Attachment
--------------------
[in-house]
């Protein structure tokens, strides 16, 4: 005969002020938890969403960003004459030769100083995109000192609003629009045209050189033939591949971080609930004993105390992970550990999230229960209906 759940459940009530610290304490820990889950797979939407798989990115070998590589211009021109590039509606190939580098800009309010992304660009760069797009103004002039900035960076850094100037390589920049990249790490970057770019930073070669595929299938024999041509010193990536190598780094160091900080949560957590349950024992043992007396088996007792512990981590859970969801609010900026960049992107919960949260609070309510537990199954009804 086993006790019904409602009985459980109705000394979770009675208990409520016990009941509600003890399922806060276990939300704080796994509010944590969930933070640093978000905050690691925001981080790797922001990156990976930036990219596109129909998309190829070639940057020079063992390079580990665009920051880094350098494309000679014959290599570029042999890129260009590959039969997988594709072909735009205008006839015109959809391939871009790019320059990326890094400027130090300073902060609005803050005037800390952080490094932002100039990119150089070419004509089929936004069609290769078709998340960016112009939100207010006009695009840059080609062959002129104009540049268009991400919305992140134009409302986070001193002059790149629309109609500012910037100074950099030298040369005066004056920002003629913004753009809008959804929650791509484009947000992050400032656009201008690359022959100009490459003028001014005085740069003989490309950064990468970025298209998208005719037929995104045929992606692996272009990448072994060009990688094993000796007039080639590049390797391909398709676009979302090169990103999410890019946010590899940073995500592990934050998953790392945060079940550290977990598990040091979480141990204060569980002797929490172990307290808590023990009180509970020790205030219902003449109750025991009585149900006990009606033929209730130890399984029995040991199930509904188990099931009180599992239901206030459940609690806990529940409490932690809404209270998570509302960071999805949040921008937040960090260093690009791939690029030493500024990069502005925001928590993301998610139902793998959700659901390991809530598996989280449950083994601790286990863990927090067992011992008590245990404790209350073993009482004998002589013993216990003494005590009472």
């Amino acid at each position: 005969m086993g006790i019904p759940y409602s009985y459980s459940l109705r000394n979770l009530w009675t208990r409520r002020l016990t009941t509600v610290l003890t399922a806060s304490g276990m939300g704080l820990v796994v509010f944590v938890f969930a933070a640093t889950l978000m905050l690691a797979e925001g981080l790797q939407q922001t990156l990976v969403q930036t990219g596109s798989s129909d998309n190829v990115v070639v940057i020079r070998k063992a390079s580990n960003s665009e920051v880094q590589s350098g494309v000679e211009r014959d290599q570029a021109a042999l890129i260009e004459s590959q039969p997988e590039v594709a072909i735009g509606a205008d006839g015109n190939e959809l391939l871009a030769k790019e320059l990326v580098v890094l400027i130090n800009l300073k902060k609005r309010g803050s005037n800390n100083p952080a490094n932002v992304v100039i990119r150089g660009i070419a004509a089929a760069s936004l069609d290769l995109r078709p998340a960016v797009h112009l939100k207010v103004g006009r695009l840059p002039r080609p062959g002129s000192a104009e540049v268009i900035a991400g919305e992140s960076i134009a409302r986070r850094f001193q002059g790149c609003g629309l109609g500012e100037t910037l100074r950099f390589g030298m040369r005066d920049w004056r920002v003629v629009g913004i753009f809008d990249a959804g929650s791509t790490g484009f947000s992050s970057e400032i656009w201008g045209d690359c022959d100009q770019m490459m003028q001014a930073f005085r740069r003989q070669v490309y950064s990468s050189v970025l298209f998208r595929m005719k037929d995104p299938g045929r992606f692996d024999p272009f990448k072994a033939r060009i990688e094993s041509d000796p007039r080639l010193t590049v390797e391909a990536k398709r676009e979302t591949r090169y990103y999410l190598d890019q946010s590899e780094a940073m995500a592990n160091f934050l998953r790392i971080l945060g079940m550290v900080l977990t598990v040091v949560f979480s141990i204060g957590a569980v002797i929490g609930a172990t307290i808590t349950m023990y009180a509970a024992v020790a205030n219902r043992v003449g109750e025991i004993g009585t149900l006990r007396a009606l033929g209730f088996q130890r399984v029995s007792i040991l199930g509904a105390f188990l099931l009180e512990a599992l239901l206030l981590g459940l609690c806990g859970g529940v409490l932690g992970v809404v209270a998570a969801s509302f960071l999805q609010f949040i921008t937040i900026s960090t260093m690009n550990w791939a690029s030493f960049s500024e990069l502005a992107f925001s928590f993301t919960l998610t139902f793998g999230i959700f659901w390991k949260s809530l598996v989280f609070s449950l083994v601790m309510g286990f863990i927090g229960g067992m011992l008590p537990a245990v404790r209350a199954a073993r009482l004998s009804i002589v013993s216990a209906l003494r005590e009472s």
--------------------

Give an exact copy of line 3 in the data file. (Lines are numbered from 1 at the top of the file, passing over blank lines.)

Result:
């Amino acid at each position: 005969m086993g006790i019904p759940y409602s009985y459980s459940l109705r000394n979770l009530w009675t208990r409520r002020l016990t009941t509600v610290l003890t399922a806060s304490g276990m939300g704080l820990v796994v509010f944590v938890f969930a933070a640093t889950l978000m905050l690691a797979e925001g981080l790797q939407q922001t990156l990976v969403q930036t990219g596109s798989s129909d998309n190829v990115v070639v940057i020079r070998k063992a390079s580990n960003s665009e920051v880094q590589s350098g494309v000679e211009r014959d290599q570029a021109a042999l890129i260009e004459s590959q039969p997988e590039v594709a072909i735009g509606a205008d006839g015109n190939e959809l391939l871009a030769k790019e320059l990326v580098v890094l400027i130090n800009l300073k902060k609005r309010g803050s005037n800390n100083p952080a490094n932002v992304v100039i990119r150089g660009i070419a004509a089929a760069s936004l069609d290769l995109r078709p998340a960016v797009h112009l939100k207010v103004g006009r695009l840059p002039r080609p062959g002129s000192a104009e540049v268009i900035a991400g919305e992140s960076i134009a409302r986070r850094f001193q002059g790149c609003g629309l109609g500012e100037t910037l100074r950099f390589g030298m040369r005066d920049w004056r920002v003629v629009g913004i753009f809008d990249a959804g929650s791509t790490g484009f947000s992050s970057e400032i656009w201008g045209d690359c022959d100009q770019m490459m003028q001014a930073f005085r740069r003989q070669v490309y950064s990468s050189v970025l298209f998208r595929m005719k037929d995104p299938g045929r992606f692996d024999p272009f990448k072994a033939r060009i990688e094993s041509d000796p007039r080639l010193t590049v390797e391909a990536k398709r676009e979302t591949r090169y990103y999410l190598d890019q946010s590899e780094a940073m995500a592990n160091f934050l998953r790392i971080l945060g079940m550290v900080l977990t598990v040091v949560f979480s141990i204060g957590a569980v002797i929490g609930a172990t307290i808590t349950m023990y009180a509970a024992v020790a205030n219902r043992v003449g109750e025991i004993g009585t149900l006990r007396a009606l033929g209730f088996q130890r399984v029995s007792i040991l199930g509904a105390f188990l099931l009180e512990a599992l239901l206030l981590g459940l609690c806990g859970g529940v409490l932690g992970v809404v209270a998570a969801s509302f960071l999805q609010f949040i921008t937040i900026s960090t260093m690009n550990w791939a690029s030493f960049s500024e990069l502005a992107f925001s928590f993301t919960l998610t139902f793998g999230i959700f659901w390991k949260s809530l598996v989280f609070s449950l083994v601790m309510g286990f863990i927090g229960g067992m011992l008590p537990a245990v404790r209350a199954a073993r009482l004998s009804i002589v013993s216990a209906l003494r005590e009472s």